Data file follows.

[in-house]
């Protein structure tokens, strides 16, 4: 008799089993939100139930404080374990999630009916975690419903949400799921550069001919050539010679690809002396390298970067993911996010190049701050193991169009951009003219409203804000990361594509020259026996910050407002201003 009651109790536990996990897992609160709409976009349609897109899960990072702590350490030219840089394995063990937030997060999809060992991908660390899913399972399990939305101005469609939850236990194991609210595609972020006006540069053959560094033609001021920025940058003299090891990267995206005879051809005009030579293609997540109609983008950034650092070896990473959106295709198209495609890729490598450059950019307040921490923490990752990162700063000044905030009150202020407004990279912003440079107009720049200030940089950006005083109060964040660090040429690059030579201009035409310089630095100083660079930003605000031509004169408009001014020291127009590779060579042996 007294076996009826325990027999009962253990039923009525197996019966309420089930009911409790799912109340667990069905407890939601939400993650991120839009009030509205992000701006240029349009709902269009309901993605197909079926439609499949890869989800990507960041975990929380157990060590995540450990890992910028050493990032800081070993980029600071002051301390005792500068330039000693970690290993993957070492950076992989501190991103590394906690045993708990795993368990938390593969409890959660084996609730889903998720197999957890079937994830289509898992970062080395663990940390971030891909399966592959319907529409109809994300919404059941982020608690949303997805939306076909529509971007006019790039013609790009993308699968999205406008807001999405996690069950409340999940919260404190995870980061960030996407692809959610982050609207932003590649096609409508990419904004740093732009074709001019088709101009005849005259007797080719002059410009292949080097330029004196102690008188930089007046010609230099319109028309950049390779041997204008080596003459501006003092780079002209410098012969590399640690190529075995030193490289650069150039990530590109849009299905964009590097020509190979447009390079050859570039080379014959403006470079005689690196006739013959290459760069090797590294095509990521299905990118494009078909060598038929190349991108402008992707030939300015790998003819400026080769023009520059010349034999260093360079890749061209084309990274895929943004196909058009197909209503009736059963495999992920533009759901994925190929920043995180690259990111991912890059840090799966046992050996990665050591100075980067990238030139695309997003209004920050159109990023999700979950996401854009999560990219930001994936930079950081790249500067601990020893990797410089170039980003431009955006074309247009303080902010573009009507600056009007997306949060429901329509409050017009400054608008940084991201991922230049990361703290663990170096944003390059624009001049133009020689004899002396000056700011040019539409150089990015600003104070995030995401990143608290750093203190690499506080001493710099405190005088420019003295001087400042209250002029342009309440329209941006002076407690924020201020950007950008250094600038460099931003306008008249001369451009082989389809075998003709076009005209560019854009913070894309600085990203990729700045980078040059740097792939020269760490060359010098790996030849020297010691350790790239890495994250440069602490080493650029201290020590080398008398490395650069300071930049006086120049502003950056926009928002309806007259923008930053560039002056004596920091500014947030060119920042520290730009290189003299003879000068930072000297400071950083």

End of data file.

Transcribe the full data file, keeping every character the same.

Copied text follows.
[in-house]
């Protein structure tokens, strides 16, 4: 008799089993939100139930404080374990999630009916975690419903949400799921550069001919050539010679690809002396390298970067993911996010190049701050193991169009951009003219409203804000990361594509020259026996910050407002201003 009651109790536990996990897992609160709409976009349609897109899960990072702590350490030219840089394995063990937030997060999809060992991908660390899913399972399990939305101005469609939850236990194991609210595609972020006006540069053959560094033609001021920025940058003299090891990267995206005879051809005009030579293609997540109609983008950034650092070896990473959106295709198209495609890729490598450059950019307040921490923490990752990162700063000044905030009150202020407004990279912003440079107009720049200030940089950006005083109060964040660090040429690059030579201009035409310089630095100083660079930003605000031509004169408009001014020291127009590779060579042996 007294076996009826325990027999009962253990039923009525197996019966309420089930009911409790799912109340667990069905407890939601939400993650991120839009009030509205992000701006240029349009709902269009309901993605197909079926439609499949890869989800990507960041975990929380157990060590995540450990890992910028050493990032800081070993980029600071002051301390005792500068330039000693970690290993993957070492950076992989501190991103590394906690045993708990795993368990938390593969409890959660084996609730889903998720197999957890079937994830289509898992970062080395663990940390971030891909399966592959319907529409109809994300919404059941982020608690949303997805939306076909529509971007006019790039013609790009993308699968999205406008807001999405996690069950409340999940919260404190995870980061960030996407692809959610982050609207932003590649096609409508990419904004740093732009074709001019088709101009005849005259007797080719002059410009292949080097330029004196102690008188930089007046010609230099319109028309950049390779041997204008080596003459501006003092780079002209410098012969590399640690190529075995030193490289650069150039990530590109849009299905964009590097020509190979447009390079050859570039080379014959403006470079005689690196006739013959290459760069090797590294095509990521299905990118494009078909060598038929190349991108402008992707030939300015790998003819400026080769023009520059010349034999260093360079890749061209084309990274895929943004196909058009197909209503009736059963495999992920533009759901994925190929920043995180690259990111991912890059840090799966046992050996990665050591100075980067990238030139695309997003209004920050159109990023999700979950996401854009999560990219930001994936930079950081790249500067601990020893990797410089170039980003431009955006074309247009303080902010573009009507600056009007997306949060429901329509409050017009400054608008940084991201991922230049990361703290663990170096944003390059624009001049133009020689004899002396000056700011040019539409150089990015600003104070995030995401990143608290750093203190690499506080001493710099405190005088420019003295001087400042209250002029342009309440329209941006002076407690924020201020950007950008250094600038460099931003306008008249001369451009082989389809075998003709076009005209560019854009913070894309600085990203990729700045980078040059740097792939020269760490060359010098790996030849020297010691350790790239890495994250440069602490080493650029201290020590080398008398490395650069300071930049006086120049502003950056926009928002309806007259923008930053560039002056004596920091500014947030060119920042520290730009290189003299003879000068930072000297400071950083």